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What Is the Link Between Gut Health and Brain Function? Can Eating Better Improve Your Mental Health?

Our gut and brain communicate with each other all the time. In response to stress or feelings of nervousness, the digestive process may slow down or be temporarily disrupted, causing stomach pain and other symptoms of functional gastrointestinal disorders. Indeed, we all know what it’s like to have “butterflies in our stomach.” But did you know that the reverse is true—that gastrointestinal problems can cause stress and anxiety? To learn how your gut microbiome affects and communicates with your brain, as well as how Mana can help, continue reading our new blog post.

Scientific evidence accumulated over the last decade shows that gut microbiota affect some aspects of brain function and behaviour, including emotional behaviour. They can influence our cognitive functions like memory, and lead to weight gain or obesity. The disruption of the microbiome’s symbiosis can even lead to neurodegenerative disorders, like depression, autism, schizophrenia, or, as recently discovered, Alzheimer’s disease.

Gut microbiota—the forgotten organ

Our gut is home to trillions of microorganisms, like bacteria, archaea, fungi, protists, and viruses. We call these communities our microbiota. There are over 1,000 different species of bacteria living in our gut. They play a critical role in both the maintenance of human health (digestion, regulation of metabolism, regulation of the immune system) and the pathogenesis of disease by preventing colonisation by harmful bacteria and viruses. 

There are 1-2 kg of microbiota living in our gut, so it’s no surprise that they are sometimes referred to as our “forgotten organ.” (For reference, the human brain weighs about 1.5 kg.) The full collection of all our microbiota and any genes that exist in the gut is collectively referred to as our gut microbiome.

Every person has a unique set of microbiota, influenced by their age, sex, whether they were born naturally or via C-section, enviroment, diet, and any medications taken. It can remain unchanged for years or undergo relatively rapid transitions. These little beneficial organisms in our gut produce vitamins and other metabolites with positive health effects. The bidirectional communication between the brain and gut—the gut-brain axis—plays a key role in maintaining brain health.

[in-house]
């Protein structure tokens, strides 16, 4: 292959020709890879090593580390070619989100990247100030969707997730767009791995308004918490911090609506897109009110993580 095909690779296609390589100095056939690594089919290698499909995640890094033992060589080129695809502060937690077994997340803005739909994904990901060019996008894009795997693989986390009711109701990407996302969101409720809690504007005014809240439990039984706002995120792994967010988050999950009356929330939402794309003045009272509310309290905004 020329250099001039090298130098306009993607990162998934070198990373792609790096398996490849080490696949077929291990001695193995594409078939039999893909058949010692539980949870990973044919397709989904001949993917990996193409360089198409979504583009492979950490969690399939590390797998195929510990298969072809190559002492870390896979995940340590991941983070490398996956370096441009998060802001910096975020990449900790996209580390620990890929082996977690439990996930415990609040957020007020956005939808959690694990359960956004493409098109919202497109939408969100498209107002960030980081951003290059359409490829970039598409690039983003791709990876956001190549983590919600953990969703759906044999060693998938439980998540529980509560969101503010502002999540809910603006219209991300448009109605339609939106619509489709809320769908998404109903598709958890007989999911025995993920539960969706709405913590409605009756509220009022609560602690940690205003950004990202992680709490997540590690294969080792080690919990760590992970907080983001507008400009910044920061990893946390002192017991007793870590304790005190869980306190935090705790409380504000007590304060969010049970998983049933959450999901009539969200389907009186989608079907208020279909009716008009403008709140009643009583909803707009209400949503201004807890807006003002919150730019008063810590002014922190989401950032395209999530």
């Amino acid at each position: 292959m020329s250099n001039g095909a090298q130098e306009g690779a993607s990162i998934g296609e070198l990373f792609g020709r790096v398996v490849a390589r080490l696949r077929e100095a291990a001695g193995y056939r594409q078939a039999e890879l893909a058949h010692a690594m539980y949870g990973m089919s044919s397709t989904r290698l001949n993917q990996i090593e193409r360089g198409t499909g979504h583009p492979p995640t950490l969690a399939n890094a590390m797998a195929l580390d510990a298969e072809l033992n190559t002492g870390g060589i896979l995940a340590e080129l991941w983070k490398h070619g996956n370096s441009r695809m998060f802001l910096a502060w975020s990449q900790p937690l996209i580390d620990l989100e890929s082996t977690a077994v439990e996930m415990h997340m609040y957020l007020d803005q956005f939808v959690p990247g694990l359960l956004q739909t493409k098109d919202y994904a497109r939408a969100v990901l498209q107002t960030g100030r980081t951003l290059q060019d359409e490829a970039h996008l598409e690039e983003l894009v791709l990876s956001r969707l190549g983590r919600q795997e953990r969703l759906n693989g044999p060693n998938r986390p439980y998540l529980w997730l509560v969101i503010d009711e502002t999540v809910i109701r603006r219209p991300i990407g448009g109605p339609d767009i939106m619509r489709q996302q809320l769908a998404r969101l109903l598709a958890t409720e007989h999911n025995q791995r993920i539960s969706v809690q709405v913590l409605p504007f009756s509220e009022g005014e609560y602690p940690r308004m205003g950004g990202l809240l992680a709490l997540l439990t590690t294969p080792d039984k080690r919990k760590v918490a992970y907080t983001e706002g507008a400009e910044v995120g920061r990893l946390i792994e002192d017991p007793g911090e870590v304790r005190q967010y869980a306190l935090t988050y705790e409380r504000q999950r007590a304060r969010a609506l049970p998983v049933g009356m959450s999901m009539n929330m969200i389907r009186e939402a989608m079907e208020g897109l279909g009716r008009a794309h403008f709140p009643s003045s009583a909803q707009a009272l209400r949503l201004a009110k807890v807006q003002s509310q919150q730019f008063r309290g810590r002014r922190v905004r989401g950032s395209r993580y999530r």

The gut-brain axis

There are several ways through which the brain and the gut communicate and send signals to each other. The ENS (enteric nervous system, sometimes called our “second brain” because it is lined with almost 100 million nerve cells) and CNS (central nervous system) communicate with each other to form the gut-brain axis. 

Bidirectional communication is mainly realized through the vagus nerve (the most complex nerve) and through the production of signaling molecules such as gamma-aminobutyric acid (GABA), dopamine (our “motivator”), serotonin (nature’s antidepressant) and short chain fatty acids (SCFAs). These signaling molecules can modulate CNS function by reducing inflammation, relieving stress response, and improving mood.

The most important of these molecules is serotonin. It is proven that inability of the body to produce enough serotonin contributes to the development of depression. More than 90% of the serotonin in our body is produced in our gut. Initial studies have determined that gut microbiota can regulate our levels of tryptophan, which is the main precursor to serotonin.

Studies by Frontiers in Behavioral Neuroscience conducted in 2019 on germ-free mice demonstrated that microbiota influence stress reactivity and anxiety-like behavior, as well as memory loss. The animals demonstrated an increased stress response to decreases in microbiota. Microbial colonization of the gut leads to normalization; the presence of microbiota itself also leads to the stimulation of the serotonergic system.

Chronic treatment with probiotics in these germ-free animals reduced the release of cortisol (our stress-hormone), as well as the frequency of anxiety- and depression-related behavior.

The hypothalamic-pituitary-adrenal (HPA) axis represents another pathway of gut–brain crosstalk. It not only controls the body’s reaction to stress (by regulating cortisol levels), it affects digestion, the immune system, mood and emotional status, and energy storage. Dysregulation of HPA activity is associated with mental health disorders such as depression and schizophrenia.

SCFAs, like butyrate or propionate, also help combat the effects of asthma, arthritis, and even autism. The SCFAs acetate, propionate, and butyrate are the main metabolites produced in the colon by bacterial fermentation of dietary fibres and resistant starch.

Last but not least, the gut-brain axis runs through the immune system. The immune cells in the intestine make up the largest part of our immune system. In fact, the lymphoid tissue connected to and associated with the gut makes up about 70% of the body's immune system. Our gut microbes play an important role in inflammation by controlling what is absorbed by the body.


The structure of serotonin, which influences our mood, cognition, memory, and more. Over
 90% of the serotonin in our bodies is produced in our gut.

Are we really what we eat?

So, what does this all mean? Could it be that by changing the types of bacteria in your gut, you can improve your mental health? Yes. If you regulate or modify your microbiome through your diet, you may improve your mental, physical, and emotional health. You may feel more energetic, be sick less often, and have better mental clarity.